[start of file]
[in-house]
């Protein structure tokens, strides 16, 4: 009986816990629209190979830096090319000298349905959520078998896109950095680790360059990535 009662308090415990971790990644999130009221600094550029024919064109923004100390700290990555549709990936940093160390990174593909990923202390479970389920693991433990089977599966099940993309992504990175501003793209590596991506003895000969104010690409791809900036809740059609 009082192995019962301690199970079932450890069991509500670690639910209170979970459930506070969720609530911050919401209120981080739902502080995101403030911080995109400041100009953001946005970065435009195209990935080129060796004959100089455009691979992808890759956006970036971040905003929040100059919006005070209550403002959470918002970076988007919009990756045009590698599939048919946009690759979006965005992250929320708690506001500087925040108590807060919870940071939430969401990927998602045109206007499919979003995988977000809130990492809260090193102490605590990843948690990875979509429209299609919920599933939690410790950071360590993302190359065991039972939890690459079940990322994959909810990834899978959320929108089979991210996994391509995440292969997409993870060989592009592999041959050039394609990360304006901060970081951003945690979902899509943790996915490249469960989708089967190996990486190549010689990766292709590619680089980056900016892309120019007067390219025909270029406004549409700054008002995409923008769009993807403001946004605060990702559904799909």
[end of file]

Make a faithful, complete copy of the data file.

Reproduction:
[in-house]
């Protein structure tokens, strides 16, 4: 009986816990629209190979830096090319000298349905959520078998896109950095680790360059990535 009662308090415990971790990644999130009221600094550029024919064109923004100390700290990555549709990936940093160390990174593909990923202390479970389920693991433990089977599966099940993309992504990175501003793209590596991506003895000969104010690409791809900036809740059609 009082192995019962301690199970079932450890069991509500670690639910209170979970459930506070969720609530911050919401209120981080739902502080995101403030911080995109400041100009953001946005970065435009195209990935080129060796004959100089455009691979992808890759956006970036971040905003929040100059919006005070209550403002959470918002970076988007919009990756045009590698599939048919946009690759979006965005992250929320708690506001500087925040108590807060919870940071939430969401990927998602045109206007499919979003995988977000809130990492809260090193102490605590990843948690990875979509429209299609919920599933939690410790950071360590993302190359065991039972939890690459079940990322994959909810990834899978959320929108089979991210996994391509995440292969997409993870060989592009592999041959050039394609990360304006901060970081951003945690979902899509943790996915490249469960989708089967190996990486190549010689990766292709590619680089980056900016892309120019007067390219025909270029406004549409700054008002995409923008769009993807403001946004605060990702559904799909």